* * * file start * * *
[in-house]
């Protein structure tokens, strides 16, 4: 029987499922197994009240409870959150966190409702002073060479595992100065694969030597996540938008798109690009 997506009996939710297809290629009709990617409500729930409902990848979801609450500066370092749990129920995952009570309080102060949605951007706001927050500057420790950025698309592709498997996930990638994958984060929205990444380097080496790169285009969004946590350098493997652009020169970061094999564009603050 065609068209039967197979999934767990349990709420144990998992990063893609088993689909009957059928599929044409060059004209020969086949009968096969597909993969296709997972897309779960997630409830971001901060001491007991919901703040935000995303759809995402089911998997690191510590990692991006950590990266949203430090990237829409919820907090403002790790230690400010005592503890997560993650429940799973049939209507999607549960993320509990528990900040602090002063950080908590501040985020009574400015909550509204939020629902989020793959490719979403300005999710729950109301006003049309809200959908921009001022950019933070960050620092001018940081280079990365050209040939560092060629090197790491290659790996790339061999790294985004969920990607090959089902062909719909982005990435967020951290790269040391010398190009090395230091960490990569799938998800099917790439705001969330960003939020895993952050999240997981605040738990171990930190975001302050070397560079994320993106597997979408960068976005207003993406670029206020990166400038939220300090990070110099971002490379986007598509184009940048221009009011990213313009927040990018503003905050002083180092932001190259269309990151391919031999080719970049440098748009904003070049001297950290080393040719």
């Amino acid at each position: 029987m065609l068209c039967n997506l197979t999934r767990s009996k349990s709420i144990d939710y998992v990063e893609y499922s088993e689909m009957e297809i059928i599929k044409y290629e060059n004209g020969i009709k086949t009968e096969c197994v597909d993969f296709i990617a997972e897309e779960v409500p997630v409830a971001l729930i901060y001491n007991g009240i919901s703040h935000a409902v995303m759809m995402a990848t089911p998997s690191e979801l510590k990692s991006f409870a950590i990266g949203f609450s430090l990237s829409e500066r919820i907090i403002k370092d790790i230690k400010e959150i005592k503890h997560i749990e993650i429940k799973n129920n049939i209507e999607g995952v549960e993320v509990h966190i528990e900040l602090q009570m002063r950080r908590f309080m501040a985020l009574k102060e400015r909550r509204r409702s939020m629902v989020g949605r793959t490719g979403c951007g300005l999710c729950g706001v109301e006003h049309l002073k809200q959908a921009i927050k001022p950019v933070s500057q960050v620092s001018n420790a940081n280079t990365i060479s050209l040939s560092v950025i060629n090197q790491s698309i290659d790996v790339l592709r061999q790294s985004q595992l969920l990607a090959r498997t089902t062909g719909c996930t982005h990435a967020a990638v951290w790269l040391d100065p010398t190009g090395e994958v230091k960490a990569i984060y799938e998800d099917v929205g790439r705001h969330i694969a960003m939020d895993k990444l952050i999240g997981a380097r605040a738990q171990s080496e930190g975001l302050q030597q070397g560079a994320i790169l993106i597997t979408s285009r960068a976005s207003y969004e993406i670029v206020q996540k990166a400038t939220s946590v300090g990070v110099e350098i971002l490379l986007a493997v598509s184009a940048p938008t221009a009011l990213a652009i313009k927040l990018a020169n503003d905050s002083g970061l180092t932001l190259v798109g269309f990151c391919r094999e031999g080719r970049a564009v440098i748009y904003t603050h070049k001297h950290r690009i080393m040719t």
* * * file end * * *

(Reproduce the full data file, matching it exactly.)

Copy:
[in-house]
């Protein structure tokens, strides 16, 4: 029987499922197994009240409870959150966190409702002073060479595992100065694969030597996540938008798109690009 997506009996939710297809290629009709990617409500729930409902990848979801609450500066370092749990129920995952009570309080102060949605951007706001927050500057420790950025698309592709498997996930990638994958984060929205990444380097080496790169285009969004946590350098493997652009020169970061094999564009603050 065609068209039967197979999934767990349990709420144990998992990063893609088993689909009957059928599929044409060059004209020969086949009968096969597909993969296709997972897309779960997630409830971001901060001491007991919901703040935000995303759809995402089911998997690191510590990692991006950590990266949203430090990237829409919820907090403002790790230690400010005592503890997560993650429940799973049939209507999607549960993320509990528990900040602090002063950080908590501040985020009574400015909550509204939020629902989020793959490719979403300005999710729950109301006003049309809200959908921009001022950019933070960050620092001018940081280079990365050209040939560092060629090197790491290659790996790339061999790294985004969920990607090959089902062909719909982005990435967020951290790269040391010398190009090395230091960490990569799938998800099917790439705001969330960003939020895993952050999240997981605040738990171990930190975001302050070397560079994320993106597997979408960068976005207003993406670029206020990166400038939220300090990070110099971002490379986007598509184009940048221009009011990213313009927040990018503003905050002083180092932001190259269309990151391919031999080719970049440098748009904003070049001297950290080393040719």
């Amino acid at each position: 029987m065609l068209c039967n997506l197979t999934r767990s009996k349990s709420i144990d939710y998992v990063e893609y499922s088993e689909m009957e297809i059928i599929k044409y290629e060059n004209g020969i009709k086949t009968e096969c197994v597909d993969f296709i990617a997972e897309e779960v409500p997630v409830a971001l729930i901060y001491n007991g009240i919901s703040h935000a409902v995303m759809m995402a990848t089911p998997s690191e979801l510590k990692s991006f409870a950590i990266g949203f609450s430090l990237s829409e500066r919820i907090i403002k370092d790790i230690k400010e959150i005592k503890h997560i749990e993650i429940k799973n129920n049939i209507e999607g995952v549960e993320v509990h966190i528990e900040l602090q009570m002063r950080r908590f309080m501040a985020l009574k102060e400015r909550r509204r409702s939020m629902v989020g949605r793959t490719g979403c951007g300005l999710c729950g706001v109301e006003h049309l002073k809200q959908a921009i927050k001022p950019v933070s500057q960050v620092s001018n420790a940081n280079t990365i060479s050209l040939s560092v950025i060629n090197q790491s698309i290659d790996v790339l592709r061999q790294s985004q595992l969920l990607a090959r498997t089902t062909g719909c996930t982005h990435a967020a990638v951290w790269l040391d100065p010398t190009g090395e994958v230091k960490a990569i984060y799938e998800d099917v929205g790439r705001h969330i694969a960003m939020d895993k990444l952050i999240g997981a380097r605040a738990q171990s080496e930190g975001l302050q030597q070397g560079a994320i790169l993106i597997t979408s285009r960068a976005s207003y969004e993406i670029v206020q996540k990166a400038t939220s946590v300090g990070v110099e350098i971002l490379l986007a493997v598509s184009a940048p938008t221009a009011l990213a652009i313009k927040l990018a020169n503003d905050s002083g970061l180092t932001l190259v798109g269309f990151c391919r094999e031999g080719r970049a564009v440098i748009y904003t603050h070049k001297h950290r690009i080393m040719t």